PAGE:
Box Canyon is a horseshoe of ridges with the open end facing west. The inside, north-facing ridge of the south leg of the horseshoe is very steep and rocky and is consistently soarable in a north or northwest wind. There is a landing zone (LZ) at the mouth of the horseshoe where most pilots park their cars.

Several pilots hoofed the one and a half hour hike from the LZ up to launch with their paragliders. Several others four wheeled the washed out dirt roads to the bowl of the horseshoe and lugged their equipment up the 30-minute trail to launch. Rose stayed with the vehicle in the bowl of the horseshoe. She had a cellular phone and a modified two-meter FM radio.

Most pilots arrived at launch between four and five PM. Conditions were ideal for the recreational pilots. The wind direction was due north and the velocity was sufficient to ridge soar, but not so strong as to make for complicated or difficult launching. The gust factor was minimal.

Fred was the first pilot off and he enjoyed a 30-minute ridge soaring flight all by himself as the rest of the pilots were setting up. About the time Buddy launched, Fred headed to the LZ and landed. Scott and Arjan followed next, and the ridge slowly started to fill up. Before too long Ian, Kep, and Red were in the air. Conditions were smooth and ideal and everyone was anticipating a bird's eye view of a spectacular Arizona sunset.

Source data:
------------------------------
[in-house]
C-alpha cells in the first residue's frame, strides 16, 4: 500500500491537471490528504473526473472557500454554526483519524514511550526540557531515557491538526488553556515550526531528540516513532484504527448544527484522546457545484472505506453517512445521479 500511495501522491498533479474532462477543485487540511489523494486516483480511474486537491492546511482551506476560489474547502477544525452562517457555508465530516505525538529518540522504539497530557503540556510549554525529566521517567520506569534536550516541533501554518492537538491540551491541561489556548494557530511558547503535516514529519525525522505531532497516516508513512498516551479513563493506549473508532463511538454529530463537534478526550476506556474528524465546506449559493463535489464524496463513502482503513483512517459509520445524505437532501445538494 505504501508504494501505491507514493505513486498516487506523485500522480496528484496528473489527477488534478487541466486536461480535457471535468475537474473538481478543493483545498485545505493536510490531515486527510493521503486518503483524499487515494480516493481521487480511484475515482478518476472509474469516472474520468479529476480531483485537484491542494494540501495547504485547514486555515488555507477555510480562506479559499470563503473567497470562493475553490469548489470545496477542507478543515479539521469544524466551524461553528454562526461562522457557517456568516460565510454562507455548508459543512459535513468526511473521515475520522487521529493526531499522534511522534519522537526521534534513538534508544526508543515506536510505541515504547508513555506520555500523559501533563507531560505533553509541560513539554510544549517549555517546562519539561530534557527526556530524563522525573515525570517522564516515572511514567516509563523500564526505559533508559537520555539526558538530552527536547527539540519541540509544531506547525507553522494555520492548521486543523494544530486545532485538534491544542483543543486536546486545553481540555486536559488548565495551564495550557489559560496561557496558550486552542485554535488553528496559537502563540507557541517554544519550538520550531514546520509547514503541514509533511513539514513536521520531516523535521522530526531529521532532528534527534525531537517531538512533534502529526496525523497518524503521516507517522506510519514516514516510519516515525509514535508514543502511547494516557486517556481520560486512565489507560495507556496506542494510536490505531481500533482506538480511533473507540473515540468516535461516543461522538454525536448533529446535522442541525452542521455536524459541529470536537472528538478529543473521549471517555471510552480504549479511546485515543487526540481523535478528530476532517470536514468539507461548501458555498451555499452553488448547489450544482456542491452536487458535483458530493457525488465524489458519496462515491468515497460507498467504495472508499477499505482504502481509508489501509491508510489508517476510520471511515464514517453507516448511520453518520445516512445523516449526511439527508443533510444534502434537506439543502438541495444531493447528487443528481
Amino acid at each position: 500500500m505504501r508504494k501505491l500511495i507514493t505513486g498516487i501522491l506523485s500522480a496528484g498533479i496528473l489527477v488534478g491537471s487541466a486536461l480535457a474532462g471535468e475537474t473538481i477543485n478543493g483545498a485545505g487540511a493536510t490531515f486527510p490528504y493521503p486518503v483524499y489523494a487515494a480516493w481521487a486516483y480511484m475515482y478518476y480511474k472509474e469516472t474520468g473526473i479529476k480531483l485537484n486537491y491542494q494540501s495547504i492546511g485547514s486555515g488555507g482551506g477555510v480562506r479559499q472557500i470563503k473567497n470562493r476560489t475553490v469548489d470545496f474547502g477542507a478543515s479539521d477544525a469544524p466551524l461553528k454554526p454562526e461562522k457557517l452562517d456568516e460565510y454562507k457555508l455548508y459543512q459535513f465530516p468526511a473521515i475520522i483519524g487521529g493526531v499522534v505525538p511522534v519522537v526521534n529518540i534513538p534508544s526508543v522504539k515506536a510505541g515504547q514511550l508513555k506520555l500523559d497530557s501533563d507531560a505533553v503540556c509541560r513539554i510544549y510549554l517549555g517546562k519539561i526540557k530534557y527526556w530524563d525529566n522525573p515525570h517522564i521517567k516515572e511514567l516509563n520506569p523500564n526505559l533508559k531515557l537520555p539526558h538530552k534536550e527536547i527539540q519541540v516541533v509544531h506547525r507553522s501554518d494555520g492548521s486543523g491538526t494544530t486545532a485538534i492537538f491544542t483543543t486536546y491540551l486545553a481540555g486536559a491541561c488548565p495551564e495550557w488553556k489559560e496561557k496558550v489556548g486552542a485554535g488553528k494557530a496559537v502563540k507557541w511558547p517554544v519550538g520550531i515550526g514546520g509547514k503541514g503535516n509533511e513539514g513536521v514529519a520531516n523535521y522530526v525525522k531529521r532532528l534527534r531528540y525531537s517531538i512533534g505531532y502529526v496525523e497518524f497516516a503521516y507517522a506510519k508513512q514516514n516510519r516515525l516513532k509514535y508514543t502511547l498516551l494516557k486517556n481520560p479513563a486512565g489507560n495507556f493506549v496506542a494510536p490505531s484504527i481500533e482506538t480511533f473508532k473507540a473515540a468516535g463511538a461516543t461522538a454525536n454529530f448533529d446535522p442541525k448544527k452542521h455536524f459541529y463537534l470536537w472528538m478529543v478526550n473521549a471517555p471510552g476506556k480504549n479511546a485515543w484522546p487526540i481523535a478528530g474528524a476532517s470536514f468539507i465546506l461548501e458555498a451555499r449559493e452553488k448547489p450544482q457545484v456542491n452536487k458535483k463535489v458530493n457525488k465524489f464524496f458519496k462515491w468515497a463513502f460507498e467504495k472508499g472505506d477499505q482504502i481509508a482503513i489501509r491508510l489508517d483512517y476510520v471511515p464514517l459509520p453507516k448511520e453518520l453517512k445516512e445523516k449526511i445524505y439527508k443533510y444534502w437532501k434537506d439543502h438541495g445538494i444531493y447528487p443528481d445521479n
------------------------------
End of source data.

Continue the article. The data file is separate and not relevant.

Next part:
At this point one pilot was in the LZ, six pilots were in the air, four pilots were on launch, and Rose was with the vehicle behind launch. The lift was not abundantly strong but it was certainly not necessary to scratch. However, most pilots were working the strongest areas of lift and traffic in those areas was a bit congested. Several of the pilots commented at the end of the day that they were intimidated by the traffic they observed in those areas and were uncomfortable with the prospect of flying in that situation.

Then the accident happened.

At approximately 5:30 PM, Red was ridge soaring his Edel Super Space in a westerly direction at a higher altitude (maybe 100 feet) than Arjan, who was ridge soaring a Nova Axon in an easterly direction. Red was flying into the sun, but none of the other pilots recall glare being a problem. As the two pilots approached each other, Red encountered sink and his altitude advantage over Arjan was diminishing.